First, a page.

After a $100 million bond issue took a beating at the polls in November, the Traverse City Area Public Schools board of education gave itself a homework assignment: find out what voters liked and didn’t like about the request; and figure how to package any future requests in a way that will meet district needs but also ensure voter support.
They got an earful. And so far, it appears the district has taken much of that criticism to heart. Whether that translates into voter approval in the fall - if the district decides to go back to voters - is yet to be seen.
Administrators last week proposed breaking the $100 million November proposal into two pieces. A final decision on how to package any requests won’t come until June.
The first would be a $35 million, 0.27-mill proposal for reconstruction at Interlochen, Eastern and Glenn Loomis elementary schools, bus and technology replacements and security upgrades at Central High School and West Middle School.
The second would be a $13-million, 0.09-mill proposal for auditorium reconstruction at Central High School.
The proposals - for a total $48 million versus the $100 million sought last year - would cost the owner of a home with a $100,000 taxable value about $27 and $9 per year.
Much of the savings would come from a proposal to delay for three to four years major renovations at Central Grade School. Doing that would also shorten the overall timeline for completion of the proposed projects to six years, something voters told pollsters they would support.
The board appears to be divided on including work on Central Grade as part of the larger bond. A telephone survey showed nearly 75 percent of registered voters either supported or leaned toward supporting those renovations, a number that is hard to ignore.
But the 80-year-old grade school building is an expensive proposition. Needed work includes replacing the building’s mechanical, electrical and plumbing systems plus gutting and replacing the entire third floor. A full makeover could cost $23 million to $26 million.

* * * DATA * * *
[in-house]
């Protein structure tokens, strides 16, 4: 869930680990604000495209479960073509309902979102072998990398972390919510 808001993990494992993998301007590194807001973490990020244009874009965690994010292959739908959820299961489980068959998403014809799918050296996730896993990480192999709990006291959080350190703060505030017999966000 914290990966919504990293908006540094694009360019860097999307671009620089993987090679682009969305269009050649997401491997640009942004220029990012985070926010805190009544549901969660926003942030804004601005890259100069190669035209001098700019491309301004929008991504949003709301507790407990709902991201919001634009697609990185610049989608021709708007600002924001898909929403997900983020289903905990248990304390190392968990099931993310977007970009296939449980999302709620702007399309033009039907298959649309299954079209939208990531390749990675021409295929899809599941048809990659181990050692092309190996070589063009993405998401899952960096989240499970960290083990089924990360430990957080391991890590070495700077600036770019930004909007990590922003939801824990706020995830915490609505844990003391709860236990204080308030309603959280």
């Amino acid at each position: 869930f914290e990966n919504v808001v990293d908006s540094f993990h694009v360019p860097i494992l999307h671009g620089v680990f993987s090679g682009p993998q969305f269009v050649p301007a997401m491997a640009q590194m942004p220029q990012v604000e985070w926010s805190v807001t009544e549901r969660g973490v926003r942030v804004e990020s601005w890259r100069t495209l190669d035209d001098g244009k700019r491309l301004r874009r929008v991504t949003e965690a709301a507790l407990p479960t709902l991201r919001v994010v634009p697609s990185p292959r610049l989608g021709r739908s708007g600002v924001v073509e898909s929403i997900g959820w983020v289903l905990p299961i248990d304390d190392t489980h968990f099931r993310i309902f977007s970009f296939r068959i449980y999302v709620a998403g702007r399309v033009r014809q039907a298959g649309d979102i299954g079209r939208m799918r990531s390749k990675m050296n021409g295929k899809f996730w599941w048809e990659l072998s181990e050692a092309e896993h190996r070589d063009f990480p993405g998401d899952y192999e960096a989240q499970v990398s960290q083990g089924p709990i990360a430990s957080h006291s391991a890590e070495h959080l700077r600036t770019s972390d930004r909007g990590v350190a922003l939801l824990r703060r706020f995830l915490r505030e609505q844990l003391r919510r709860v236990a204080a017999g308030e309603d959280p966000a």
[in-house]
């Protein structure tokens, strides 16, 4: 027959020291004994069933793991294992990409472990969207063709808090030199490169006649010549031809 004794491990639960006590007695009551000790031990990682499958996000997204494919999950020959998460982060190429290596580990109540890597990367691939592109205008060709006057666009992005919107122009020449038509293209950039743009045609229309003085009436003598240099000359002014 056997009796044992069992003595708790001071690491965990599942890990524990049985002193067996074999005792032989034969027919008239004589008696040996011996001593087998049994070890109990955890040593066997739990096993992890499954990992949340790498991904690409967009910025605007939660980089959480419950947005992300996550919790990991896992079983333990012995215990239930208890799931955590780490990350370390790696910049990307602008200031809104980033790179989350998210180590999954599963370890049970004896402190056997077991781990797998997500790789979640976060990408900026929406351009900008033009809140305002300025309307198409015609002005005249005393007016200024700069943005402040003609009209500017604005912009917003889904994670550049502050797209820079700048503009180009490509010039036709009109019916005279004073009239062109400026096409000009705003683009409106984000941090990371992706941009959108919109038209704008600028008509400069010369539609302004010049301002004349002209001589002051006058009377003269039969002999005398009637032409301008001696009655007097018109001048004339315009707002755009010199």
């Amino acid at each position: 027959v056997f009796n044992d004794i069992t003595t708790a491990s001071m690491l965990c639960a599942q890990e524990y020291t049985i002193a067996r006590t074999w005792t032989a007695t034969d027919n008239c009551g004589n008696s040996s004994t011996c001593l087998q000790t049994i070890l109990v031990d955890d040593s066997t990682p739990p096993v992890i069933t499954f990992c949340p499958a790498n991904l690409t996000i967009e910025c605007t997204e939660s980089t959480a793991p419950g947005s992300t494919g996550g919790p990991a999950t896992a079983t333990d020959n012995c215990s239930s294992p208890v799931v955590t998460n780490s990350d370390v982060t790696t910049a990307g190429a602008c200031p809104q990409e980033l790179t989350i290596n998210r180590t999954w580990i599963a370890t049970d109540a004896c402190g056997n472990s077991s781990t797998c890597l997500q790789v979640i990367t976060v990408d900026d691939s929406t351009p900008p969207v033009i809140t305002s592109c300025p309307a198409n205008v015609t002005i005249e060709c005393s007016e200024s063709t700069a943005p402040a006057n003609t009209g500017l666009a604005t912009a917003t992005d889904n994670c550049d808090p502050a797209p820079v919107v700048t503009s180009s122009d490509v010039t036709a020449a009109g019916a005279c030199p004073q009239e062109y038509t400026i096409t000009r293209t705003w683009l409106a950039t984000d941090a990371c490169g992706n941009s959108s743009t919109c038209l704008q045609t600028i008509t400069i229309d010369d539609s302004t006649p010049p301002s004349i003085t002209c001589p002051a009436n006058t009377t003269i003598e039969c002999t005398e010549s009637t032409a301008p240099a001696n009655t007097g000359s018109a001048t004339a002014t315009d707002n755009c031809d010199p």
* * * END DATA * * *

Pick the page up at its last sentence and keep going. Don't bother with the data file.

The district has also reduced the proposal to do work on the auditorium at Traverse City Central High School, which came in for a lot of criticism last fall. The November proposal included $18 million for auditorium work and more for a new entrance and offices.
Now, the Central High proposal would be a separate $13 million issue for a 670-seat reconstruction to make Central’s facility “functionally equitable” to West Senior High School’s auditorium. That translates to 0.09 mills and would cost the average homeowner $9 a year.
School officials last year rejected calls to do just what they appear ready to do this year - divide the larger millage proposal by breaking off Central High work into a separate bond request.
The argument then was that the auditorium work was more than just an effort to bring Central’s facilities up to the level of those at West Senior High, which is brand new by comparison. The board argued that a functional performance space was as important to the overall curriculum as modern labs and computers. That’s a laudable standard, but too many voters still considered it a frill.
Now, the auditorium issue will (most likely) stand on its own, which could help ensure passage of the larger $35 million proposal, which must be the district’s primary goal.
In all, the district has listened to voters and responded.
TCAPS Superintendent Stephen Cousins said several things stood out during the review: Voters will support a bond issue; they want it to be for less money; they want a shorter turnaround time; and they want the Central High auditorium to be a separate issue.
So far, the district has delivered. Though the final shape of the requests may change, the district has given needed priority to infrastructure work, buses and technology and will let the Central High auditorium stand alone. Central Grade work may yet be added, which would boost costs but would also recognize strong voter support.
There are months to go before voters decide any bond issues, time the school district must use to educate voters about the requests, why they’re needed, and what they mean to the district going forward.
The national and local economies are stronger now than they were last fall and, given the positive responses the district has gotten in feedback sessions, voters appear ready to again invest in their schools.